Fiction Friday: The Bandbox Hat

The Bandbox Hat

Previously: SarahJane goes outside by the pool to think about leaving the show. Amanda, her nemesis, comes out also. They exchange a few words then Amanda gets in the water while SarahJane lies on a lounge chair. When it gets too quiet, SarahJane calls Amanda’s name. Amanda doesn’t answer. She’s face down in the water. SarahJane jumps in and calls for help.

Chapter Thirty-Seven

I splashed my way to Amanda, still yelling. Where was everyone? Didn’t someone monitor the cameras?

“Help!” The water filled my sleep pants, dragging me down. I kicked them off and in another stride reached her. Her arms floated at her sides. I turned her over. Her eyes stared, glassy and large.

“Amanda!” I shook her but she didn’t blink.

“What’s going on?” A production assistant jogged to the pool edge.

“She’s not breathing!” All the CPR instructions tumbled through my head but I couldn’t sort them into any order. Pinch her nose? Or breathe into her mouth.

“The medics are coming. Pull her to me.” The man leaned over, reaching out.

Basic lifesaving skills I learned in high school returned to my foggy brain. Grasping under Amanda’s shoulders, I tugged her to the PA who hauled her onto the pool deck. Thundering footsteps sounded as I clambered out behind her.

Two medics appeared with bags of gear. They knelt next to Amanda, calling her name. They worked quickly, palpating and looking in her eyes and throat, pulling out tubing and fastening them to oxygen containers and to a plastic mask that covered her nose and mouth.

After an agonizingly long minute her eyelids fluttered and she raised a trembling hand to feel the mask.

I hovered over the medic. The PA stood, arms crossed over his chest. “What’s the verdict?” he asked.

“Looks like she choked on something,” one of the medics said. “We’ll take her to the hospital and have her checked out.”

“Great.” He didn’t sound like he thought it was great at all. More like irritated.

I glared at him. “What, will this interrupt your plans for tomorrow’s date? What is it? More beach volleyball? Or maybe tango lessons?”

He didn’t flinch as he met my gaze. “Bowling, and yes, it does change things. She’s out, you’re in.” He turned on his heel and strode away.

“Why, you—”

Amanda sat up and ripped off the mask. “No!” she called to his retreating back. “I’ll be okay. I can bowl!”

The medic closest to me pressed her back onto the ground with a hand to her shoulder. Her look at me could have cut diamonds. “This is all your fault.”

I pointed at my chest. “ME? You’re the one who almost drowned!”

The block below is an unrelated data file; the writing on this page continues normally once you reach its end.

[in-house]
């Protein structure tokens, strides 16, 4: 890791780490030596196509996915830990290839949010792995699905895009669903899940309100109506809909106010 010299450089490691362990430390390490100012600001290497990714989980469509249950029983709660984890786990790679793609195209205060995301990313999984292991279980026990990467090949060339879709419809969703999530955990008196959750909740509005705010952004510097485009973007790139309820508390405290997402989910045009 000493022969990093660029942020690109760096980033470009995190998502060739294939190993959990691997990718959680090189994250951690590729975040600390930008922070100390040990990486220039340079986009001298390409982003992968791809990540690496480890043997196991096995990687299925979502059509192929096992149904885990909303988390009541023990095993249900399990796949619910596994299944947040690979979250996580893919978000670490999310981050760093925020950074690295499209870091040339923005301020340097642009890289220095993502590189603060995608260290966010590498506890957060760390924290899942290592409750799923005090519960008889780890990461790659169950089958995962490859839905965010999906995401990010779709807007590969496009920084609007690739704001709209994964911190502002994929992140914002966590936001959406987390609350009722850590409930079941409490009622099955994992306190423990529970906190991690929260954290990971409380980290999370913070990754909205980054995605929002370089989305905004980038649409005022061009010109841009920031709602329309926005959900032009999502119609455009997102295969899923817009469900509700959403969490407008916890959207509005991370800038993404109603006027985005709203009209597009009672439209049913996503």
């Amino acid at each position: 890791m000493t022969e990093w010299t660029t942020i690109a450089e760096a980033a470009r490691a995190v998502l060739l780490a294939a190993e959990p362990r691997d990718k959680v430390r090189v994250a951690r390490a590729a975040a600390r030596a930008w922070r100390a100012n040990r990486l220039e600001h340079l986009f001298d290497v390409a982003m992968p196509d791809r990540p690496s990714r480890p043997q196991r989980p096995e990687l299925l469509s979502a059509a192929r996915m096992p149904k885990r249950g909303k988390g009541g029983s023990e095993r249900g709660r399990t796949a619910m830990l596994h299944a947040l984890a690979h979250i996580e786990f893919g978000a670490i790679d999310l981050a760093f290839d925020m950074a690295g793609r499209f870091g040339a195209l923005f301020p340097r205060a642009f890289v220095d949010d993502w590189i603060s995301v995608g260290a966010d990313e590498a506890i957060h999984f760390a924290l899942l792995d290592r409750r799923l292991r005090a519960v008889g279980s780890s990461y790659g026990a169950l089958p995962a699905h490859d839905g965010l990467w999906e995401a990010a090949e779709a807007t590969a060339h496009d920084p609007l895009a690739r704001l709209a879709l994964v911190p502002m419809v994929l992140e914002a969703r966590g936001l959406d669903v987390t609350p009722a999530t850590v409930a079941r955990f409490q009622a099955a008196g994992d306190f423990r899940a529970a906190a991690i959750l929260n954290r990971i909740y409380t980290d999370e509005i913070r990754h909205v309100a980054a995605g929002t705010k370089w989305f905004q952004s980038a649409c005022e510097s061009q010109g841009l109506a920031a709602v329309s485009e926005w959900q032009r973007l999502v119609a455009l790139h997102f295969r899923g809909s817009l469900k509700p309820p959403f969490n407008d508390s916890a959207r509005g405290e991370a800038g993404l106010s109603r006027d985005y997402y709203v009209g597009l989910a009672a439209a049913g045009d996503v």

“I would have come to in a minute.” Her voice sounded subdued under the mask, but I still got the venom.

“Whatever.” I turned and shuffled away. My sleeping pants were in the bottom of the pool and I realized I stood in my panties and a camisole, shivering in the cool night air.

“Here.” The production assistant had returned. He handed me a terrycloth robe.

“Thank you.” It felt warm and blessedly dry on my goose-pimpled arms. I had one more reflexive shiver before my muscles relaxed. “What’s your name?” I’d seen him around, but until then he’d just been part of the crew.


“I’m SarahJane.” I stuck out my hand.

He smiled, and I found myself smiling back. He had warm brown eyes and when he grinned, they were framed by small crinkles. “Yes, I know. And I’m really sorry about your friend over there.”

“We’re not friends.” It was out before I could censor myself. “I mean, well, we’re not close, but I guess …”

He nodded. “I know. I’ve seen the footage. She hates you.”

I laughed. “I’m so glad you said that. I thought it was my imagination.”

“Nope, and sorry to say, you two have made for some of our best scenes.”

My mouth snapped shut for a moment. “So, I guess I’ll be seeing a lot of us on TV while someone says, ‘Next on Date My Son, Amanda and SarahJane battle it out for Austin’s heart. Does SarahJane break Amanda’s nose when they go after each other during an innocent game of beach volleyball? Stay tuned.’”

He chuckled. “Probably.”

I shivered again. “I should have known.”

“Let’s go inside. You really are going bowling tomorrow, so you should get to bed.” He moved to the French doors into the kitchen and held them open for me.

Once inside, he poured hot water from a kettle on the stove over a tea bag and handed me the cup. “Good thing I happened to be in production room and saw you yelling.”

“Isn’t someone watching all the time?” I asked. “I presumed everything is recorded.”

He nodded. “It is, but it’s not all watched at the same time. A couple of girls are having heart-to-hearts upstairs and that was more riveting than you two not speaking by the pool.”

I gestured with tea cup. “Well, thanks for this and the robe. Guess I better go look at what I have in the way of bowling clothes.”

“See you soon, SarahJane.”

I suddenly felt very warm and I had a feeling it had nothing to do with the terrycloth.


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